Wherever there was goldenrod there were butterflies. So consumed were they with their migratory feast that they forgave the big black lens violating their personal space.
Tony, Broc, Moshe and I spent that afternoon inching massive logs out of the water with the help of a come-along. It was back-breaking stuff, but we managed to get them high enough to dry out and prevent them from being reclaimed by the next big tide. We were all too occupied to take pictures but here's how it went down:
The camera trap disappointed again. Pointing down at the platform, it yielded only a few shots of phoebes, sparrows, and other small fry. Don't get me wrong, I think these little guys are swell. But I wanted something new.
So I tilted it up to aim at the opposite brace. A week later, I returned to check the results.
And darned if I didn't camera-trap my first fish. A bunker (aka menhaden), slowly being eaten by the osprey perched atop the mount.
A total of four bird species were subsequently captured. Clockwise from upper left: fish crow, flicker, mockingbird, kingfisher. The framing made for an interesting size comparison.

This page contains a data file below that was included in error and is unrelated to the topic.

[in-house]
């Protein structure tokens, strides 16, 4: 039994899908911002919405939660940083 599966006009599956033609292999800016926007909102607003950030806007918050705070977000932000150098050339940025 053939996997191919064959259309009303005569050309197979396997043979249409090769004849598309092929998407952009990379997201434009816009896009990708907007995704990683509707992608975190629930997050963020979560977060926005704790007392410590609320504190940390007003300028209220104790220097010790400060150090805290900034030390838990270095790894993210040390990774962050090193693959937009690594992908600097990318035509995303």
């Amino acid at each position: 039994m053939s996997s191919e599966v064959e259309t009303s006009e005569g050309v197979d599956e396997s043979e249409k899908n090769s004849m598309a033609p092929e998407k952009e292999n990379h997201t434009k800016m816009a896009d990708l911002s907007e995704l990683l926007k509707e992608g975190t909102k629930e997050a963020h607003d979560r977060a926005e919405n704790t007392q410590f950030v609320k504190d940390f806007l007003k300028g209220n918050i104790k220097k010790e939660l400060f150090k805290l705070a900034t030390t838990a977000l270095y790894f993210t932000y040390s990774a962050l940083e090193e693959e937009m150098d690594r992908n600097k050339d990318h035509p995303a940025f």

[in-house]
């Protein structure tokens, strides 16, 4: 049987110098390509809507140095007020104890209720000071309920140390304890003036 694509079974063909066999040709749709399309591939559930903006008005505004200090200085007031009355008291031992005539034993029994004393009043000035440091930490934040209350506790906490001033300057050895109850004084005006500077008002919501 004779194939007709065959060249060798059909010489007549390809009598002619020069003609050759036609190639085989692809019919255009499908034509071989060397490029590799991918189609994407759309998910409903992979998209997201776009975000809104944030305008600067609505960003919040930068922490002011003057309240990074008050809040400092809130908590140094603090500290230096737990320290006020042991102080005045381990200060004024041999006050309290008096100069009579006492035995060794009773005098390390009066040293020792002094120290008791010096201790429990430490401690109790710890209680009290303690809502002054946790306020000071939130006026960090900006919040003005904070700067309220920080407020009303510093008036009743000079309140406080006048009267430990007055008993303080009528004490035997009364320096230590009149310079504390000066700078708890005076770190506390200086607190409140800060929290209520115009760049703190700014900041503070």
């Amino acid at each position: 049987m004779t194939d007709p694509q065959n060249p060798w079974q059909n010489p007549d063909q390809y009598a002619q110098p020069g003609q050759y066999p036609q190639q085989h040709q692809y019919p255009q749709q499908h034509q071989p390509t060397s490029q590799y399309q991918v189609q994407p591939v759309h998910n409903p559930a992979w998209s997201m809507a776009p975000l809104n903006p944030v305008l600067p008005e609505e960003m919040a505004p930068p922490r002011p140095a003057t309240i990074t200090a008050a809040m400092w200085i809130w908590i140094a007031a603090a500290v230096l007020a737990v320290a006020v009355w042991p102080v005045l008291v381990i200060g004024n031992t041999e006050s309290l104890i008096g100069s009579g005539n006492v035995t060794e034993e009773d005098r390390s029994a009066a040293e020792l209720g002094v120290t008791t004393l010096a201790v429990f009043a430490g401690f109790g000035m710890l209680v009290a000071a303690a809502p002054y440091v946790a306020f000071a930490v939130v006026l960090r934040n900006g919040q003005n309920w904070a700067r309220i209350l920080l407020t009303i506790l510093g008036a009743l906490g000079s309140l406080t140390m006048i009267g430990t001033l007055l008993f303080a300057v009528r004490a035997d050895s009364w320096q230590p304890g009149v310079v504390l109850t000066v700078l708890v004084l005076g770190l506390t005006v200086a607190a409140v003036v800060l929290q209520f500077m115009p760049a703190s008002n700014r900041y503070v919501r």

How do I know it's a fish crow? I don't, really, but here it is eating a crab.
October 19 was not an easy cleanup day. The rain fell on an epic scale. An oppressive haze of swirling mist punctuated by jolts of sideways rain clouded the marsh sufficiently to obscure the bay and the city beyond. But I couldn't leave, because it was to be my last day in the marsh, maybe for a long time. A confluence of events compelled me to move back to my hometown of Portland, Oregon, and I couldn't take the marsh with me.
The irony was piercing. No lazy Indian summer farewell, none of the familiar birds flitting about. Marsh dwellers know better than to linger during a storm. Just me and the brutal downpour. It was as if the marsh was trying to shoo me away like Timmy did Lassie.
Then, as I waded around looking for debris to ceremoniously rake up, this appeared. At first glance I took it for a shred of plastic.
It's called salicornia, or Virginia glass wort. It was there all along, but in Autumn it turned this neon, impossible fuchsia. I didn't know such a thing could exist outside of the sci-fi realm.
After staring at it a while I hauled my last load of wood to the culvert, where I launched this operation a year ago. And there I considered all we'd accomplished.
We had a good run. And with that, I bow to the marsh, the NPS, Breezy Point, Jamaica Bay, New York City, and all of the wild creatures that dwell therein, or just stop by on their way somewhere else. I hope they find refuge here.
What will happen to Rocky Point marsh? Check back soon for the final installment.